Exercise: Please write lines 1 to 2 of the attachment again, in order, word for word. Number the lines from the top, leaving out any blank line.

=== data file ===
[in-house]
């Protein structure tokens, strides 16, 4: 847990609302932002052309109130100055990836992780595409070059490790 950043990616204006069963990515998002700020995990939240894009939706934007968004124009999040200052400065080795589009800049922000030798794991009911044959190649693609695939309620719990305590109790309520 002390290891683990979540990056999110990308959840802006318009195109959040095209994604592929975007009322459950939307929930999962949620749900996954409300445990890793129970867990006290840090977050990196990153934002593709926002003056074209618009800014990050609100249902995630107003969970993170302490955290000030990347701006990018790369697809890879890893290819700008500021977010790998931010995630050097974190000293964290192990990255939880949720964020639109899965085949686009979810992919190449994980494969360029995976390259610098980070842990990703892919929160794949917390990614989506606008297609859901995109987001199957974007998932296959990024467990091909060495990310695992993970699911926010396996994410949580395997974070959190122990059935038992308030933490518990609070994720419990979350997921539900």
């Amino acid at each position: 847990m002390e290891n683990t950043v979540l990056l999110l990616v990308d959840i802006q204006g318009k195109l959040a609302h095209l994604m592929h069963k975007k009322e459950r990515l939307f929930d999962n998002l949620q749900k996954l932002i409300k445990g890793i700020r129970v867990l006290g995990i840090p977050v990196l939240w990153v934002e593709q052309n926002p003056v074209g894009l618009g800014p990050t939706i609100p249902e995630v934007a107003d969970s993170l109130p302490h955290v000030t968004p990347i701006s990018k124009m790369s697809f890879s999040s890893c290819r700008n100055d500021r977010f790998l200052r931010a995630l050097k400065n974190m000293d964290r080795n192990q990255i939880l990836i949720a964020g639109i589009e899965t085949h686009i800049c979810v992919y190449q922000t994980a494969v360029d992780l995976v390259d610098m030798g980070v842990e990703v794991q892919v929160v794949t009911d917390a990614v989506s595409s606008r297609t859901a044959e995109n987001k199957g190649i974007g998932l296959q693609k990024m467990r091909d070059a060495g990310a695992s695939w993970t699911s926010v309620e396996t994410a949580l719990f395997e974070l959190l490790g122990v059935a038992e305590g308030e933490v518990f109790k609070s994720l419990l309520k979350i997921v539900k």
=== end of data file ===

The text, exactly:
[in-house]
């Protein structure tokens, strides 16, 4: 847990609302932002052309109130100055990836992780595409070059490790 950043990616204006069963990515998002700020995990939240894009939706934007968004124009999040200052400065080795589009800049922000030798794991009911044959190649693609695939309620719990305590109790309520 002390290891683990979540990056999110990308959840802006318009195109959040095209994604592929975007009322459950939307929930999962949620749900996954409300445990890793129970867990006290840090977050990196990153934002593709926002003056074209618009800014990050609100249902995630107003969970993170302490955290000030990347701006990018790369697809890879890893290819700008500021977010790998931010995630050097974190000293964290192990990255939880949720964020639109899965085949686009979810992919190449994980494969360029995976390259610098980070842990990703892919929160794949917390990614989506606008297609859901995109987001199957974007998932296959990024467990091909060495990310695992993970699911926010396996994410949580395997974070959190122990059935038992308030933490518990609070994720419990979350997921539900």